Lawyers representing Alabama in a Voting Rights Act dispute argued in a legal brief that it would be unconstitutional to create two majority-Black congressional districts to satisfy court rulings.
Alabama’s GOP-controlled legislature revised the state’s congressional map in July after a surprise U.S. Supreme Court ruling in June upheld a lower federal court decision, which ordered Alabama to create a second district where Black voters are the majority “or something quite close to it.”
However, voting rights advocates argue that the revised map conflicts with the court’s order to comply with Voting Rights Act principles.
The Montgomery Advertiser reports that the Aug. 4 brief defends the state’s decision not to create a second majority-Black district based on the high court’s ruling in June that outlawed affirmative action in college admissions.
In the brief, the Alabama Attorney General’s Office argued that the legislature would have to draw new districts along racial lines, which would contract the principles outlined in the Supreme Court’s affirmative action ruling.
“All that’s left to justify Plaintiffs’ race-based affirmative action in redistricting are arguments about ‘past societal discrimination,’ but perpetuating present-day race-based redistricting to redress past race-based discrimination violates ‘both the letter and spirit of a constitutional provision whose central command is equality,’” the 65-page brief stated, according to The Advertiser.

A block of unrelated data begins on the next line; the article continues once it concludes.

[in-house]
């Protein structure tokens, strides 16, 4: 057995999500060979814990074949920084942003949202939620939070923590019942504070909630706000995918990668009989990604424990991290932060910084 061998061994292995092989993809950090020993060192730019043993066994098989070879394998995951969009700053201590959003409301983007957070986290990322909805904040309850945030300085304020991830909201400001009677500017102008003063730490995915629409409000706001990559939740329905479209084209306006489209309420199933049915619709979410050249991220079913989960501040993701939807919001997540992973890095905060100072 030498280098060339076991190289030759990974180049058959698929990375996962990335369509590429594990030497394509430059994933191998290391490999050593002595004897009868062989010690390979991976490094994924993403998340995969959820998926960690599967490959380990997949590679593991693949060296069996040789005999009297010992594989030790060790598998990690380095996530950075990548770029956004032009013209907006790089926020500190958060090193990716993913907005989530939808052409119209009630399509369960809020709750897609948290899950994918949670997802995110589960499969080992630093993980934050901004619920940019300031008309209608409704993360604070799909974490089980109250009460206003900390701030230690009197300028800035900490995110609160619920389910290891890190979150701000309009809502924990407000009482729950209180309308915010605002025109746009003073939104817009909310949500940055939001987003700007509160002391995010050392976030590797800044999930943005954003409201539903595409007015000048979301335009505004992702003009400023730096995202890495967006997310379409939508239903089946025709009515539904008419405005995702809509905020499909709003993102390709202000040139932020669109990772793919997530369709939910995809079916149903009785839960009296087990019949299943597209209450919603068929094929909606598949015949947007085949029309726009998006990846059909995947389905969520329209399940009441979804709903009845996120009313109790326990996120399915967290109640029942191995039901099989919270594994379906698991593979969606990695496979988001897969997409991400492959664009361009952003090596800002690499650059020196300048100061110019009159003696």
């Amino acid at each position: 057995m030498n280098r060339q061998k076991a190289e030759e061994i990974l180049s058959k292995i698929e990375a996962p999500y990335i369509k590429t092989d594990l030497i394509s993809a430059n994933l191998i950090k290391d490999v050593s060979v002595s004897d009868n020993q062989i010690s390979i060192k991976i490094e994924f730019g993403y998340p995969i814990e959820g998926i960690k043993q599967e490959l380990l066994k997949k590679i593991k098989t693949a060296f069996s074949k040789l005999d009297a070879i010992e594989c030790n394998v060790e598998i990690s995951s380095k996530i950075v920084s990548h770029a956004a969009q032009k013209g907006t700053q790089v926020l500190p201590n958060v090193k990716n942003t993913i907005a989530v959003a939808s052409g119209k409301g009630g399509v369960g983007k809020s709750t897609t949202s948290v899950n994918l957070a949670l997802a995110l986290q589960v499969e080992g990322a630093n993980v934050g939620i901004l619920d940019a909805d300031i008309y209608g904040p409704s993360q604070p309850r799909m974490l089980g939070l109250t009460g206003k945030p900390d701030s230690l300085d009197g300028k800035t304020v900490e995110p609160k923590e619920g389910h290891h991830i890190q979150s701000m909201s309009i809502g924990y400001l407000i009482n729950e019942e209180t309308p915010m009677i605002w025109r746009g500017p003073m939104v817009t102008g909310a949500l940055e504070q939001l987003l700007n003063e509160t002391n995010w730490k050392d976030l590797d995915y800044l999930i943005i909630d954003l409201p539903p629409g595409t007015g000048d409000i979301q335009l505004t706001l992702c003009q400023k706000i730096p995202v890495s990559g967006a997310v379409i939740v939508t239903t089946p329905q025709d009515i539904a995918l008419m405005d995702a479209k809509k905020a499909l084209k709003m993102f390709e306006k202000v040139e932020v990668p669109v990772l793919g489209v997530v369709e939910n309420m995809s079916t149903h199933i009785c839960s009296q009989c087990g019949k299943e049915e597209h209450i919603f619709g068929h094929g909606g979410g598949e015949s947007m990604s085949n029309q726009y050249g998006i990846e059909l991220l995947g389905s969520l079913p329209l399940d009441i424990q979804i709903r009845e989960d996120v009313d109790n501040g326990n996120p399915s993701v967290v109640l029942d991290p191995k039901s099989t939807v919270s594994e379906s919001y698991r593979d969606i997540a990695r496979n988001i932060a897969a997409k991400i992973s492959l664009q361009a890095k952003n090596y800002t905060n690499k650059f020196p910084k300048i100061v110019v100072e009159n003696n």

In what opponents say was a defiant move, Republican state lawmakers on July 21 approved new district lines with only one majority-Black district out of seven districts statewide, even though Alabama is 27 percent Black.
In the revised map, the legislature increased the percentage of Black voters from 31 percent to almost 40 percent in the majority-White 2nd Congressional District, while decreasing the Black voting-age population in the state’s only majority-Black district to 50.65 percent.
“The Alabama Legislature believes it is above the law. What we are dealing with is a group of lawmakers who are blatantly disregarding not just the Voting Rights Act, but a decision from the U.S. Supreme Court and a court order from the three-judge district court,” a statement from a group of voters who won the Supreme Court case against Alabama said after lawmakers passed the revised map, the Associated Press reported.
In January 2022, a lower court ruled that legislators should have drawn districts in a way that gave Blacks a majority in two of the state’s seven congressional districts. They said the map likely violated the Voting Rights Act by denying Black voters a fair chance to elect a representative of their choice.
The U.S. Supreme Court upheld that ruling in a 5-4 split decision. Two of the court’s conservative justices – Chief Justice John Roberts and Justice Brett Kavanaugh – sided with the three justices on the court’s liberal wing to reaffirm the Voting Rights Act, which the high court gutted in its 2013 Shelby County v. Holder ruling.
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